The Grammar Rules of Affection: Passion and Pedagogy in Sidney, Shakespeare, and Jonson
Published: April 2021© 2021
Imprint: University of Toronto Press
Page Count: 192 Pages
Dimensions: 6.25 x 9.25
192 Pages, 6.25 x 9.25 x 0.70 in
Renaissance writers habitually drew upon the idioms and images of the schoolroom in their depictions of emotional experience. Memorable instances of this tendency include the representation of love as a schoolroom exercise conducted under the disciplinary gaze of the mistress, melancholy as a process of gradual decline like the declension of the noun, and courtship as a practice in which the participants are arranged like the parts of speech in a sentence. The Grammar Rules of Affection explores this synthesis of the affective and the pedagogical in Renaissance literature, analysing examples from major texts by Philip Sidney, William Shakespeare, and Ben Jonson.
Drawing on philosophical approaches to emotion, theories of social practice, and the history of education, this book argues that emotions appear in Renaissance literature as conventional, rule-guided practices rather than internal states. This claim represents a novel intervention in the historical study of emotion, departing from the standard approaches to emotions as either corporeal phenomena or mental states. Combining linguistic philosophy and theory of emotion, The Grammar Rules of Affection works to overcome this dualistic crux by locating emotion in the expressions and practices of everyday life.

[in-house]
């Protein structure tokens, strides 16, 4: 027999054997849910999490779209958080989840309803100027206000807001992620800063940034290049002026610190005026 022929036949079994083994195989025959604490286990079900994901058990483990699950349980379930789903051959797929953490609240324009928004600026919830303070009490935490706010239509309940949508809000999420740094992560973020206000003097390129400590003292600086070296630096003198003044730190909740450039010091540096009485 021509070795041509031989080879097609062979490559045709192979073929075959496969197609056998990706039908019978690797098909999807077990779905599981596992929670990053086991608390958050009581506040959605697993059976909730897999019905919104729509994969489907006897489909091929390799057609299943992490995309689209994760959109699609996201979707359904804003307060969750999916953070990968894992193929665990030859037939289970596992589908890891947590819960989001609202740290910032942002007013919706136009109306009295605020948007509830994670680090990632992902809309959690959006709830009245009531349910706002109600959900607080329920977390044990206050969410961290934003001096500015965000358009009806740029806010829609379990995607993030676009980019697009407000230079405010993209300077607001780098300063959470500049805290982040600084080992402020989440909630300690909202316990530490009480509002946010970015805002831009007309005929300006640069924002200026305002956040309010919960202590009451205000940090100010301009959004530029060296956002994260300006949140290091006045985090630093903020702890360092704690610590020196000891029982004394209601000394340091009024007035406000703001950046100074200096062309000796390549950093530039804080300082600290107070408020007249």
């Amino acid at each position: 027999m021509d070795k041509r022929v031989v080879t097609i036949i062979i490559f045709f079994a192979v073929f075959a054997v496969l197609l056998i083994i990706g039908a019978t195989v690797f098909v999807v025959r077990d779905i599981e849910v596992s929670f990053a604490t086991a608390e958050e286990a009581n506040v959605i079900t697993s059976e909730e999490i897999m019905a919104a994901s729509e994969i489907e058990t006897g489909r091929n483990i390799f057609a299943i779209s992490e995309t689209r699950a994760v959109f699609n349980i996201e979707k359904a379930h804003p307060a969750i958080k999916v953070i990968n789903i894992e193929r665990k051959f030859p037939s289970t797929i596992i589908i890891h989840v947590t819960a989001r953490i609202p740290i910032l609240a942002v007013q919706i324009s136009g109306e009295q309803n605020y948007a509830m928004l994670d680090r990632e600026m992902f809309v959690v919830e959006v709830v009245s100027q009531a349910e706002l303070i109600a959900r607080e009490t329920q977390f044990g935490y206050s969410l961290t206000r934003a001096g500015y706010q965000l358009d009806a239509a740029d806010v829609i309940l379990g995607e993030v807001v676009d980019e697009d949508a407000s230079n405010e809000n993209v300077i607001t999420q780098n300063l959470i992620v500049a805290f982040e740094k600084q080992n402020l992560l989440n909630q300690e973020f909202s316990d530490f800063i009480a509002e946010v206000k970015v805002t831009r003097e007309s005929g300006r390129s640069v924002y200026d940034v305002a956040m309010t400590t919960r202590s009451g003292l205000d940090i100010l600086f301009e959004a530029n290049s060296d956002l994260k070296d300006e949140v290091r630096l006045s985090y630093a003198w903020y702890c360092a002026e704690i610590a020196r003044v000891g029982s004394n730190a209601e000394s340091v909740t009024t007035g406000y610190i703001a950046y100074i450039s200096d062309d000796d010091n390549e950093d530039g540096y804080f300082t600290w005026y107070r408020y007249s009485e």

1. “Precept and Practice”: Theories of Grammar from the Medieval to the Early Modern Period
2. “Heart-Ravishing Knowledge”: Love and Learning in Sidney’s Astrophil and Stella
3. The Ablative Heart: Love as Rule-Guided Action in Shakespeare’s Love’s Labour’s Lost
4. “Shapes of Grief”: The Grammatical and the Ineffable in Shakespeare’s Hamlet
5. “Drunken Custom”: Rules, Embodiment, and Exemplarity in Jonson’s Humors Plays
"This well-researched book illuminates an excellent topic from the history of early modern philology and the relationship of literature and grammar-school education: how classroom teaching and the learning of grammar in the age of Shakespeare frequently connected language to emotions, and how this connection was manifested in different forms of conduct presented in drama and poetry by writers who absorbed the grammar curriculum in school."Goran Stanivukovic, Saint Mary’s University
"The Grammar Rules of Affection is a thrilling contribution to the thriving field of early modern affect studies. In a series of theoretically alert readings, Ross Knecht reveals emotion and grammar as twinned social practices which together shape our experience of the world. Early modern poetry and drama emerge as replete with the echoes of childhood learning, and as radiantly expressive of life. An unusually sensitive and ingenious reader, Knecht uncovers something surprising wherever he looks."Katharine Craik, Research Lead and Reader in Early Modern Literature, Oxford Brookes University
"The Grammar Rules of Affection examines the humanist tradition in grammar in order to uncover its consequences for and influence on the writing of literature. More than this, it uncovers the broader cultural concept of ‘grammar’ in the late work of Ludwig Wittgenstein, as a way of reading literature as a form of code for living. Ross Knecht performs both functions with style and wit."Brian Cummings, Professor of English and Related Literature, University of York